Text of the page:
During the first part of our visit to South Dakota, we stayed at Elk Haven Horse Camp. Located in the Black Hills near Keystone and snuggled up next to Custer State Park, the all horse camp provided just about everything you need when traveling with your horses.
Elk Haven is a full service horse camp offering sites with electrical hook-up, water and some sewer. Each campsite offers a fire ring, picnic table and pen for your horses. Our mares stayed together but if you have horses that cannot be stabled together, a divider is provided to make the pen into two stalls. Some of the pens are covered and some of the sites are shaded. We planned to spend more time on the trail than in camp so by sunset, we had plenty of shade.
Elk Haven also offers small cabins with pens for those who do not have living quarter trailers. You can see a glimpse of them behind our truck in the above picture.
Conveniently located next to the the campground is the general store which serves breakfast, lunch and dinner – and has wifi! I spent my mornings up there on the veranda. The bathrooms and showers are open 24 hours. Owners, Jim and Sheri Smith, have done a nice job by providing a welcoming and horse friendly atmosphere.
We chose Elk Haven because of its proximity to the trails to Harney Peak and Mount Rushmore, since we would have to trailer out to both. With that said, you can ride to both destinations from Elk Haven, but round trip, it would be a long day and close to double the miles. Jim also has a stock trailer you can rent if you prefer not to break camp. We trailered to the Iron Creek Horse Camp trail head to access Norbeck Trail and Centennial #89 respectively to those locations. We rode toward Harney Peak on Monday and Mt. Rushmore on Wednesday, so on the day between, we planned an easier ride to give the horses some downtime. We were anxious to explore the trails around Elk Haven.
Jim had told us there were trails out of their campground. We could go to Custer State Park or Lakota Lake or just explore the Black Hills. We wanted to take just a couple hour ride so we decided to go toward Lakota Lake. We headed out the back of the campground and turned to the left. If I could tell you what direction, I would, but every time we are in the Black Hills, my sense of direction fails me.
The trails were easy with little rock and in the trees. While looking off to the left, someone noticed a grave. We rode over to take a look. Although it was a modern headstone, it was placed in memory of James Fernando Shepard who died in 1905. The inscription says the stone was placed in his memory by his grandchildren and that he was murdered over a mining claim. Interesting.
We rode on and found an entrance to a mine. No one was too anxious to go inside and check it out. We peeked in from our saddles.
And down yonder from the entrance, some old buildings, the one above was missing siding and a door. Kathy is checking out the aspens trees or maybe they were birch. We learned the difference but I don’t remember now.
We learned later that this was the mining town of Spokane and it was noted on the map. When I returned home, I googled to find more information. Evidently it was a silver mine around 1890 and there were a lot of references to it being an old “ghost town”.
We then came to a clearing with a beautiful view of the Black Hills. As I was trying to get the group together for a picture, John said "That's Mount Rushmore." Huh? John and I only wear glasses for distance and neither of us had them on. How could he see what was on the rock over our heads?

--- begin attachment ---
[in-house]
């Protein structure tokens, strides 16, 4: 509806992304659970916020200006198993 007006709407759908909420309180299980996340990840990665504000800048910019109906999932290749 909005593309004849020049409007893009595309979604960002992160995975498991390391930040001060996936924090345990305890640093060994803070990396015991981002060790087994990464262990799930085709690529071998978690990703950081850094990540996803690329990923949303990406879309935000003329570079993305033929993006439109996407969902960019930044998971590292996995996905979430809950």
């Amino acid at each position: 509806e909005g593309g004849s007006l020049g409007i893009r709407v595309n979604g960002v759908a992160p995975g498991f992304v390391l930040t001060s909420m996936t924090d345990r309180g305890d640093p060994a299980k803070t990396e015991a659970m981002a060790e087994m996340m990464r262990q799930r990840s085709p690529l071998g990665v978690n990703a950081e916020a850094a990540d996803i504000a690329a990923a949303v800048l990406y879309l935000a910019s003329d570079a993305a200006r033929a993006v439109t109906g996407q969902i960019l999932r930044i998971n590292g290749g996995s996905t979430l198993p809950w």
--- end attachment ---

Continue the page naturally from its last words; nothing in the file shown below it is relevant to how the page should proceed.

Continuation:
I didn't have my SLR camera so no zoom lens, so I took a picture of it with my other camera and blew up the display. Sure enough, it was Mount Rushmore! Who knew?
At the bottom of the hill, the trail split into a Y. I don't know if we really discussed which way to go, but we went left. It took us across a road and up and down a big bluff. At the bottom of the hill there was a trail entrance called Iron Creek #15. Assuming it took us to our destination, we started to follow it.
Oh, my! What a surprise! This little unmentioned trail was simply beautiful. Kathy called it the "enchanted trail" while I said it was the "Garden of Eden!" It was so green and pretty and fresh.
The trail followed a "bubbling brook" and provided many creek crossings. Each crossing was constructed so that the horse stepped down into it from "stairs" rather than down the side. We'd linger while they drank.
On our left side was a mountain. We looked for wildlife but saw none. It was so quiet along this ride; other than our oohs and awes, we were all left to our own thoughts, mostly absorbed by the beauty.
After several miles, John mentioned that we still hadn't come to a lake and we had been out for almost two hours. I looked at my GPS and found we were heading away from the lake, not toward it. At the Y, we should have went right, not left. No regrets; we wouldn't have found this lovely trail if we had went the right way to begin with.
We turned and made our way back to Lakota Lake. It was a small lake, easy to ride around. Once again, offered some pretty views from each side.
There was a sheer rock wall on one end of the lake. Water rushed behind it and down a stream, over a little waterfall.
After circling the lake, we followed the same trail back. We all regretted we did not have more time at Elk Haven to explore their other trails. We were sure they must offer the same surprises. Next time we would like to dip down to Custer State Park or go deeper into the Black Hills behind Elk Haven. There are lots of possibilities!
When we returned, I mentioned to Jim that I should write his travel brochures. He said I was more than welcome to give it a shot. So here is the first excerpt. I need to come back again to continue the story.